I was making “Flying Geese” blocks, and I usually save the trimmed triangles from these to make pinwheel blocks. I don’t usually save any under two inches. But this time I was making flying geese 1 1/4 x 2 1/2, using 1 3/4 squares on the 1 3/4 x 3 rectangle pieces. The trimmed triangles were 1 3/8; stitched together they trimmed to a 1-inch half-square-triangle block. With quarter-inch seam allowance, the finished size is 1/4 inch. I have enough triangles to make a dozen of these blocks. If they all work out to size I’ll ponder next design possibilities.

Meanwhile, I’ve noticed the ratio of fabric that disappears into seam allowance.  With this size it is 50%. Not economical, but better than discarding scraps.


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Modern Mini challenge

I just learned of the Modern Mini challenge.  And it sounds like a lot of fun.  First you blog-hop to get inspiration, then you sew and then you enter to win fat quarters and some other cool stuff.

I have to get back into picture taking mode.  I’ve started blocks on the languishing golf quilt and finished some socks. So I’ve not been totally idle.  I’ve also done a lot of reading since I am auditing a class in cultural studies/critical theory. And I am reading the “everybody reads” book, The Girl Who Fell From the Sky, noting places in Portland so I can go photograph them for another challenge.  I’ve not been inactive in life, just here.

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Miniature is finished

9 1/2 x 9 1/2

Somewhere around midnight I stitched the last stitch on the binding.

This is my first one, so it did take longer than 3 hours.  It will be interesting to see how fast the next one goes.

The directions are in Miniatures in Minutes by Terrie Sandelin.  I will have to make a bunch to practice free motion quilting over the close seams–maybe just take tucks in fabric and practice quilting until I can get a smooth curve going.  I’d really wanted circles in the “flowers.”  But when I saw the  angles in random places, ripped out and went with squares.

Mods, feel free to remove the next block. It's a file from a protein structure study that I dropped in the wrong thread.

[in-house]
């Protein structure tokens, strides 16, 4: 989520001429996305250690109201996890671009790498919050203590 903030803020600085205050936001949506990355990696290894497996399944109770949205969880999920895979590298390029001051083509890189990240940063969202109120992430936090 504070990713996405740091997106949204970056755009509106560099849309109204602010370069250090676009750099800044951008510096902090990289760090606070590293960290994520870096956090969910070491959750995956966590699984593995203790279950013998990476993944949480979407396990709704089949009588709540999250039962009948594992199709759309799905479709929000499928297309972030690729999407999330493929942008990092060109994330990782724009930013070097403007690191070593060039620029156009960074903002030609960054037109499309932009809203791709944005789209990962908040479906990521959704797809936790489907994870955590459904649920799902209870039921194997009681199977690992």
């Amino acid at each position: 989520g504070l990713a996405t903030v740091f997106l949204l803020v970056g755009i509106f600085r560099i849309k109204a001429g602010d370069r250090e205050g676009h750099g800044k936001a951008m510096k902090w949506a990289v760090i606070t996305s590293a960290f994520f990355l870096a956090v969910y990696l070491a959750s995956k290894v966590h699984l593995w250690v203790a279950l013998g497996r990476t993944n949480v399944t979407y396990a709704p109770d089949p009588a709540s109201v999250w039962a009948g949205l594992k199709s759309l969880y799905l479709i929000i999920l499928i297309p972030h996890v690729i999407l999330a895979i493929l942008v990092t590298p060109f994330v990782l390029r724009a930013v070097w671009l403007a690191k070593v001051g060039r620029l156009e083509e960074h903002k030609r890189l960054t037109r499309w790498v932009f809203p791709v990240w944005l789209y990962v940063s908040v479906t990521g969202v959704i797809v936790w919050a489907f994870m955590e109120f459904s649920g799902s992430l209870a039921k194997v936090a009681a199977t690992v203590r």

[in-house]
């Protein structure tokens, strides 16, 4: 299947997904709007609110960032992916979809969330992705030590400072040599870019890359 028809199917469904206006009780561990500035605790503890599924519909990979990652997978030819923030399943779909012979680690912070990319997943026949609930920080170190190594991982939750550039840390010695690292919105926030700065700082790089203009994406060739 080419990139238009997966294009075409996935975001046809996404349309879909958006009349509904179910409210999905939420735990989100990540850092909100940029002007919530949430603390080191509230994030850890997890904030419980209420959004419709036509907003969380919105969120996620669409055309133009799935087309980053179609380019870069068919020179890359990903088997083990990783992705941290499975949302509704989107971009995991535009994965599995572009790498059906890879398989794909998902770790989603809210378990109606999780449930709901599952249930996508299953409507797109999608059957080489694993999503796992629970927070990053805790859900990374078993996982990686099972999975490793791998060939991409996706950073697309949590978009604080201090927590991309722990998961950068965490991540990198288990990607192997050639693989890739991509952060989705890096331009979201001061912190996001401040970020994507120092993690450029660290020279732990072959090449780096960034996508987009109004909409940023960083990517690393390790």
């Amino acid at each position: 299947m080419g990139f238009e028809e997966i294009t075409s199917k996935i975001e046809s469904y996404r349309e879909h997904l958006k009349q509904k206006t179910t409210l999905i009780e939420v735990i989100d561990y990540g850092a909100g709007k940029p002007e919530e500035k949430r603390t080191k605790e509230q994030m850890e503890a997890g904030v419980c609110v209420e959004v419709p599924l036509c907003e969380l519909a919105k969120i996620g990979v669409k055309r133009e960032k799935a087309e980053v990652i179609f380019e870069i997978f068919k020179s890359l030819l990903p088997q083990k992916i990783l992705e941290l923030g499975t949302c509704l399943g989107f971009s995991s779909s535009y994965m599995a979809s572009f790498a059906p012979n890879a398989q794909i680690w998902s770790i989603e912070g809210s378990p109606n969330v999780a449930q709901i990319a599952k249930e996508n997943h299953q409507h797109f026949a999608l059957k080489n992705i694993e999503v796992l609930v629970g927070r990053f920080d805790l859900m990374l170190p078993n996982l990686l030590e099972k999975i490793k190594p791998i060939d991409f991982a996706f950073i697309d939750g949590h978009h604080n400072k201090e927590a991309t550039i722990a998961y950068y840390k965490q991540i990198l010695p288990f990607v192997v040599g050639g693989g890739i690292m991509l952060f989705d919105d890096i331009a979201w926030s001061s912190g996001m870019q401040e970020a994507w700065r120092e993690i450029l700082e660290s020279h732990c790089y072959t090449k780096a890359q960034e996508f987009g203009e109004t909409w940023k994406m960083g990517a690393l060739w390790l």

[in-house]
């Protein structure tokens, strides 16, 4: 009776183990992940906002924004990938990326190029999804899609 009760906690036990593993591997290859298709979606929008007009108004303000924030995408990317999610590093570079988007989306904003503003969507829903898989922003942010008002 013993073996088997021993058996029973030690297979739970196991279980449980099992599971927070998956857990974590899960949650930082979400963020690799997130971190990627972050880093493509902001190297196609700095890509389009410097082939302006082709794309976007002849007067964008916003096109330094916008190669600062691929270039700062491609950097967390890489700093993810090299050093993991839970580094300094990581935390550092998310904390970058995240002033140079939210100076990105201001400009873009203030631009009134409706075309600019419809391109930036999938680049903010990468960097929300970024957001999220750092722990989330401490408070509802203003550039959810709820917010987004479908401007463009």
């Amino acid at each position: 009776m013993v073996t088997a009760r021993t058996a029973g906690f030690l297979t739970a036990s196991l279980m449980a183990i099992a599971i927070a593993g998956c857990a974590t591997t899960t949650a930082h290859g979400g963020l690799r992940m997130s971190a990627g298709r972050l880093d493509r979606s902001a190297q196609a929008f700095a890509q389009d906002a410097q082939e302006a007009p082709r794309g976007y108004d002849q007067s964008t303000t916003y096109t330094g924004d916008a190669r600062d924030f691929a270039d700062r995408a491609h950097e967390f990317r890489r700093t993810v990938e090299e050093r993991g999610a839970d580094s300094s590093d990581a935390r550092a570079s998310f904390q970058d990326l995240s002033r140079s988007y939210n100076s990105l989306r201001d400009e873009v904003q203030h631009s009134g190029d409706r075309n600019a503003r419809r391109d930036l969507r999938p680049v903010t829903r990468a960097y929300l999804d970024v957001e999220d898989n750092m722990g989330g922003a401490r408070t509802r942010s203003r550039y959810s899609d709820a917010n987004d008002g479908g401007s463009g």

I went from the miniature to making 12-inch maple leaf blocks for an exchange. it was like returning to a “normal” 8 or 9 knitting needle and worsted after having made socks with a 0. Weird.  But it gives another way to get the perspective than the penny in the corner.

12 x 12 beside 9 1/2 x 9 1/2


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Miniature’s progress

Pausing while i wait for the miniature to dry enough to press.

clean back

It is so good to see the pile of paper and the clean back.  So glad I thought of the newspaper to catch the pieces! It wasn’t as bad as I expected, removing the paper. It took about an hour, but I doubt it will take as long again, since the first half took 45 minutes and the last half 15.  Only part of the explanation is that I got the hang of it.  I think I rushed too quickly into it, and it got easier as it got drier.

At the workshop we’d had a discussion of how long to let it dry, Terrie being from a drier area out west than our humid Indiana.  Next time I’ll wait 45 minutes to an hour.

So after I press it, I’ll get serious about borders.

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Miniature quilt, take one

I have long been interested in making miniatures.  And today I came the closest yet at a workshop with Terrie Sandelin. See the nickel for perspective?

6 1/2 x 6 1/2

Her method involves a lot of preliminary marking on paper, but then is smooth sailing with glue and straight seams. My computer won’t let me add a link to a post, so you’ll have to copy and paste if you want to see more of her method and samples: http://www.terriesandelin.com

Now I need to remove the paper–the good thing about paper piecing in any form is accuracy, the nasty is removing the paper…we’ll see how this goes.

I am pondering borders…no plan yet. Then of course, quilting comes next. Much less surface than the 60 x 60 I quilted recently.  VBG